Test pilot: Softening a T-shirt with vinegar



After my first attempt to soften a T-shirt, by soaking it in salt water, I vowed to repeat the process once to see the results. Which were basically nothing. After its second time in the brine, the Wood shirt had faded in color and was slightly smoother to the touch, but nothing that I would consider a success.

So I decided to try the acid test—literally. What would happen if I soaked the shirt in, instead of a saline solution, an acidic one?

Same shirt, same container, same weighted rock, but 1 cup vinegar in a quart of water. As luck would have it, I forgot about my experiment for a week, so the acid had plenty of time to work its magic.

One item I hadn’t taken into consideration: Distilled white vinegar is only somewhere between 5–8% acid, so the cup-to-quart ratio knocked its concentration far lower. (Like 1%? Math is hard.) Would that be potent enough to work any magic?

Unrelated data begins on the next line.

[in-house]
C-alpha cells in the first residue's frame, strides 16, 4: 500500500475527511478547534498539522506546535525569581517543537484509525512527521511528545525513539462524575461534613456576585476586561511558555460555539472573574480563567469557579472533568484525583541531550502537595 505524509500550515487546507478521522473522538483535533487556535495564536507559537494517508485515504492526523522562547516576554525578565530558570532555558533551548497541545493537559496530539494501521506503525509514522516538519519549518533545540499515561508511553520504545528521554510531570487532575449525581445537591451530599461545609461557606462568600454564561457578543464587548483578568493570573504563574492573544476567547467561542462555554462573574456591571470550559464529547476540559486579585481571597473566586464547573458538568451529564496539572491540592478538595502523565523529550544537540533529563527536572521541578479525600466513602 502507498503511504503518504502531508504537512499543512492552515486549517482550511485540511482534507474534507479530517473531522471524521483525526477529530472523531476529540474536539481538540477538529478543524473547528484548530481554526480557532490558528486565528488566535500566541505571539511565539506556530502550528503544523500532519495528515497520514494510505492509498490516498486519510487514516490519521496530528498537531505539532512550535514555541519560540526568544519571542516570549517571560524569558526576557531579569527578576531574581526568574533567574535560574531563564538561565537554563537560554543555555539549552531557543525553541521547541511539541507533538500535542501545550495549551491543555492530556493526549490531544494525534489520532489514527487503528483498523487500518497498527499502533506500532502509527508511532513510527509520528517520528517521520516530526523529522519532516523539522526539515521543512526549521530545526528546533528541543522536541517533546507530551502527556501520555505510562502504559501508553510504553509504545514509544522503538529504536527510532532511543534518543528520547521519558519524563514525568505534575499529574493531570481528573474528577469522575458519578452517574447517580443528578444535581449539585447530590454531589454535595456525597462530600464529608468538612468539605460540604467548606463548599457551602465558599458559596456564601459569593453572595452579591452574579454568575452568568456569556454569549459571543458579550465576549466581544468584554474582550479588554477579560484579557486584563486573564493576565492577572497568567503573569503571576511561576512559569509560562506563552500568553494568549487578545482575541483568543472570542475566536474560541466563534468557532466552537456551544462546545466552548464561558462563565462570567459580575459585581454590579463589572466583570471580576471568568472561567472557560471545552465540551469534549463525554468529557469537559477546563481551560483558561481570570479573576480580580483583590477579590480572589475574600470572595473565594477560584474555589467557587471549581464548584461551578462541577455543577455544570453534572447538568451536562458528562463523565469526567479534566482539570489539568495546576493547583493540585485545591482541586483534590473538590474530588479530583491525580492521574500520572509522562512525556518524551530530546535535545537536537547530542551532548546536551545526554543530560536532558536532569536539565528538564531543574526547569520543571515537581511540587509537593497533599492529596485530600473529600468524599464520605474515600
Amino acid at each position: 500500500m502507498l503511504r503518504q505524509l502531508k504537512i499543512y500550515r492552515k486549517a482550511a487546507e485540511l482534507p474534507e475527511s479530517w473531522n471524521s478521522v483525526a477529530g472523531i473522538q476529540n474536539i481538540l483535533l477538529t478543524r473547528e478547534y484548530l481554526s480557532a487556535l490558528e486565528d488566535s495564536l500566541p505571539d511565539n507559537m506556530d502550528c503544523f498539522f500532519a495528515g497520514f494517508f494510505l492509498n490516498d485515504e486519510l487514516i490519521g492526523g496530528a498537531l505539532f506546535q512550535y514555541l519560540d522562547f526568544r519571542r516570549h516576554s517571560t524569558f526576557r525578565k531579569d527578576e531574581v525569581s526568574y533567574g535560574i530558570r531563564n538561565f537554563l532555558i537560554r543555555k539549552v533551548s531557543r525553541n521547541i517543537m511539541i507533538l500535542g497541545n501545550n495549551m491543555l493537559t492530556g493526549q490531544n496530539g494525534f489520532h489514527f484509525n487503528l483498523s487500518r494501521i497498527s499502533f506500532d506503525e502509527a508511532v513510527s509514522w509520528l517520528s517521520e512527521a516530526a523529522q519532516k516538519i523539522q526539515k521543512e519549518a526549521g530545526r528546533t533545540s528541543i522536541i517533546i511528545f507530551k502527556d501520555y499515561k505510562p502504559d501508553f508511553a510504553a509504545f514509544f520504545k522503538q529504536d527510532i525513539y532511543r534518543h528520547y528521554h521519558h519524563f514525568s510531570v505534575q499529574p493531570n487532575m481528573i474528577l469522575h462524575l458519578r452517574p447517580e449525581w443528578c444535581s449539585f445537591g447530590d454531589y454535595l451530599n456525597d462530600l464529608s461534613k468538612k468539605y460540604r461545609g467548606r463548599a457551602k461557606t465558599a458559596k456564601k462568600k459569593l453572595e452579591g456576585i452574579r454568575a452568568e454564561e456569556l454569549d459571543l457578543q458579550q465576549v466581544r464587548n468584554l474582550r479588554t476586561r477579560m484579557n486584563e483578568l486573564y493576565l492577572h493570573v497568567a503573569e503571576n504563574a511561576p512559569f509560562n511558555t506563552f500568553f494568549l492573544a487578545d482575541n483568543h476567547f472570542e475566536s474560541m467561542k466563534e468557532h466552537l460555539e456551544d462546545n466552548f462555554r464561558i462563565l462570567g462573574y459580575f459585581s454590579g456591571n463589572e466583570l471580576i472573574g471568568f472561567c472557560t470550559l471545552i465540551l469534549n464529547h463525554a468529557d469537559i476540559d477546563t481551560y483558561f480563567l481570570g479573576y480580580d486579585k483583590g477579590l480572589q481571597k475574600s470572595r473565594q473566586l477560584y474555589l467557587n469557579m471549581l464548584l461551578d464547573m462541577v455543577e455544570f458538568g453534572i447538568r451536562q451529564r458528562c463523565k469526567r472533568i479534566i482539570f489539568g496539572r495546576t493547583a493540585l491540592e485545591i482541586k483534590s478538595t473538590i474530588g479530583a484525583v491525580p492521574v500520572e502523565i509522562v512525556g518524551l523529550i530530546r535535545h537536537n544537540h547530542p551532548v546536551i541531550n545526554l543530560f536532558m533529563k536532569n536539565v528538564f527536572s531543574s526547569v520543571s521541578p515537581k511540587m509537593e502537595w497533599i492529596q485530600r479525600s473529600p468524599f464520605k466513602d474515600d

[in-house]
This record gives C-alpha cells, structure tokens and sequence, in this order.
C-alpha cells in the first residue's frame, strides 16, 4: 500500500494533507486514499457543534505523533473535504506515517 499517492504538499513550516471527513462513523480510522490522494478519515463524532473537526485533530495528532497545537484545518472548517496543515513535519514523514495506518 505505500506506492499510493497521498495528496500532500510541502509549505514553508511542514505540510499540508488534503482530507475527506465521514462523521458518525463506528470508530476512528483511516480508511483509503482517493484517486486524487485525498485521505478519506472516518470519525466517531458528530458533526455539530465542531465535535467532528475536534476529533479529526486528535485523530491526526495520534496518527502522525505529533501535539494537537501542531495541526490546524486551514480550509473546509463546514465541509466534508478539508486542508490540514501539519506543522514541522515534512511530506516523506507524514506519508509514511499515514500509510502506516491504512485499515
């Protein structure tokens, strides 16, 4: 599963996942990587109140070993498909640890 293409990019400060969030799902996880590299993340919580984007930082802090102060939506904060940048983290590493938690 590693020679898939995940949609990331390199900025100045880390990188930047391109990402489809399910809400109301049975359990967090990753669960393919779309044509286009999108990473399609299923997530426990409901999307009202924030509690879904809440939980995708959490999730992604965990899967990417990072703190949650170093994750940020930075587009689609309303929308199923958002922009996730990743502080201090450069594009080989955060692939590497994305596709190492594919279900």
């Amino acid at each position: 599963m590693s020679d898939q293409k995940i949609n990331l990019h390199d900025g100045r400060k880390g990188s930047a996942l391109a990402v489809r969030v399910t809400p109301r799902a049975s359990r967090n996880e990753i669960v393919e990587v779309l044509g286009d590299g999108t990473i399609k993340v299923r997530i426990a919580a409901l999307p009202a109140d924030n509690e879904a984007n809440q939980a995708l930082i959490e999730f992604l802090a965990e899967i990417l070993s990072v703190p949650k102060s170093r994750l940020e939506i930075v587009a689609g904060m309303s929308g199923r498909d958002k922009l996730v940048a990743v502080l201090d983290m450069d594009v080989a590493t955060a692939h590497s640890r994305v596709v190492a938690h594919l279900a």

The answer: no. I briefly considered trying the process again using straight vinegar — you can buy it by the gallon, it’s inexpensive! — but eventually decided to try a new method instead: Throwing the shirt in with every single load of laundry that gets washed and dried at Casa Flor. I’m going to WEAR IT OUT.

WHAT SAM WORE: 7-19-13
shirt071913 pants071913 shoes110811
The shirt: Cotton polo by J. Lindeberg,
from Neiman Marcus Last Call, Potomac Mills, Va.
The pants: Cotton trousers from Uniqlo, New York.
The shoes: Monk-strap loafers by Charles Tyrwhitt,
on clearance at the store in New York.

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